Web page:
Many important insights have emerged from this dialogue which will help us to see unionism in its totality and which gives us a sense of what is going on inside the unionist section of our people.

The erosion of their political power base since the late 1960s, their belief that they have given a lot and received nothing, their deep mistrust of the British and their perception of an all-powerful nationalist agenda are the elements of a deepening crisis within the unionist section of our people.

`Not an Inch', `What we have we hold' and `No surrender' are more than ever the anchors of the unionist leadership's political philosophy. On the surface David Trimble and Ian Paisley seem unable and unwilling to move away from its `top dog mentality'. In reality they are paralysed by the idea of real talks, honest talks, with them actually negotiating. They are afraid that this means them negotiating themselves out of existence. They are afraid of change.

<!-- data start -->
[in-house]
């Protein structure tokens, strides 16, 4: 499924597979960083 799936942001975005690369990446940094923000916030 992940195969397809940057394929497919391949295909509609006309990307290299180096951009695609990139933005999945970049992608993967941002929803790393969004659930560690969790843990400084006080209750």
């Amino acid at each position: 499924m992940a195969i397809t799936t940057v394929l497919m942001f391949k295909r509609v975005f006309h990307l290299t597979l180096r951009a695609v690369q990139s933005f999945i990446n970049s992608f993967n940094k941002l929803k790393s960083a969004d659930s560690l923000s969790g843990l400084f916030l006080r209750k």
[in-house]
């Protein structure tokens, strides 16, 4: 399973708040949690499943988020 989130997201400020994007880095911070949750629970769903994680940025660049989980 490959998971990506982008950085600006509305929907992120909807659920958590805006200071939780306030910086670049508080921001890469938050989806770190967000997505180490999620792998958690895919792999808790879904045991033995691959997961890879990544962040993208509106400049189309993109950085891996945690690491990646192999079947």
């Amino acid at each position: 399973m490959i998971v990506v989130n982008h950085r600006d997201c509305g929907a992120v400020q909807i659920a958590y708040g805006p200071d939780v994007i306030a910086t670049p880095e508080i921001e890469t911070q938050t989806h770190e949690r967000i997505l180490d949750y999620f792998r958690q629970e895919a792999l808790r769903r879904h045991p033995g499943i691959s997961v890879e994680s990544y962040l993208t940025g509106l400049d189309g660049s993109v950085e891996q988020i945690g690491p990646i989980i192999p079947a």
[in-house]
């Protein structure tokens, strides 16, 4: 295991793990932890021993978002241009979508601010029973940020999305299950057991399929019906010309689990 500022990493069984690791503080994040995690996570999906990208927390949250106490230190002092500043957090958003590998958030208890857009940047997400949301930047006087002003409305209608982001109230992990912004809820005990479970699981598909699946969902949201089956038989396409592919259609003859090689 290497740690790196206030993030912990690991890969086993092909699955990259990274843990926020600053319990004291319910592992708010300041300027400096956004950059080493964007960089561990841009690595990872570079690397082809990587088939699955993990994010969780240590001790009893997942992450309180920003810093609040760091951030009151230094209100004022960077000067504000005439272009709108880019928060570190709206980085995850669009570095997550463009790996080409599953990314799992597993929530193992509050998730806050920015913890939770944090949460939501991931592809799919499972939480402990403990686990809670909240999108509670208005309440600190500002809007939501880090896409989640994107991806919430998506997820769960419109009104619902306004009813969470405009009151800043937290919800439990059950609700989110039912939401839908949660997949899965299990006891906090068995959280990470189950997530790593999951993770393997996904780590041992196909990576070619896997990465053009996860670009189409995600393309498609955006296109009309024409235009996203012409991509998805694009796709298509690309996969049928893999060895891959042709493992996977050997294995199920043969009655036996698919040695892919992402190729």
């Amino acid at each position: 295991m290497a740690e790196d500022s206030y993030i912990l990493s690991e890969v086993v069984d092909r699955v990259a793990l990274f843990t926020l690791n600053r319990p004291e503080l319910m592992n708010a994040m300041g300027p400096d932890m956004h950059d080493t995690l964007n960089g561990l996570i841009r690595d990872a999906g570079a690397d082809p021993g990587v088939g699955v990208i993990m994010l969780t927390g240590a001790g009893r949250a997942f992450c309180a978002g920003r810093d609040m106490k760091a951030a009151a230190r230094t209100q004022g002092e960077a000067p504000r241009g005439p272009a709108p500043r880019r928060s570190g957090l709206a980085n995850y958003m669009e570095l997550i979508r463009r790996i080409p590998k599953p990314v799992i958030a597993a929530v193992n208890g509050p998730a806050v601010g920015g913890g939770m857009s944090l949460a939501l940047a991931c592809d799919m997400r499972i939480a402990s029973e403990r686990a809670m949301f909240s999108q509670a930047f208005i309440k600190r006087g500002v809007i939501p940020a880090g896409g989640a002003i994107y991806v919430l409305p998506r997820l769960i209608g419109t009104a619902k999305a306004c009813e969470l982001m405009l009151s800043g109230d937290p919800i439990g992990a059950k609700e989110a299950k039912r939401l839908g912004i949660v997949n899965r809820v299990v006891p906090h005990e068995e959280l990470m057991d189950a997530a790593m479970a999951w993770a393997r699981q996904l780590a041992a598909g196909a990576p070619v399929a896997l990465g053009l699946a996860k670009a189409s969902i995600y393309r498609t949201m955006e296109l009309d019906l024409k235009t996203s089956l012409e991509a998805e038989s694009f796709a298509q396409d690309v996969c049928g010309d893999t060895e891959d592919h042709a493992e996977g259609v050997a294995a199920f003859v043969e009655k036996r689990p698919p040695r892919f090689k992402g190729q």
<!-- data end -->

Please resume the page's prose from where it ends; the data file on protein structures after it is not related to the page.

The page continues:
Republicans need to be concerned about what is happening inside unionism. It is not in the national interest that Unionists remain trapped inside a siege mentality.

We must make every effort to ensure that the northern protestant and unionist section of our people are not forced to occupy that political space we wish to escape from. If being marginalised, abandoned and disempowered was bad for us, then it is bad for the unionists.

Giving up on the unionists is not an option for Sinn Fein. By-passing the unionists is not an option for us. Our option is for dialogue and engagement.

Republicans recognise that there will be no peace in Ireland if unionists are not a part of shaping that peace. Therefore our heartfelt wish is for a Unionism that is capable of shaping its future inside a negotiating process based upon equality. Our wish is to reach an accommodation with unionism.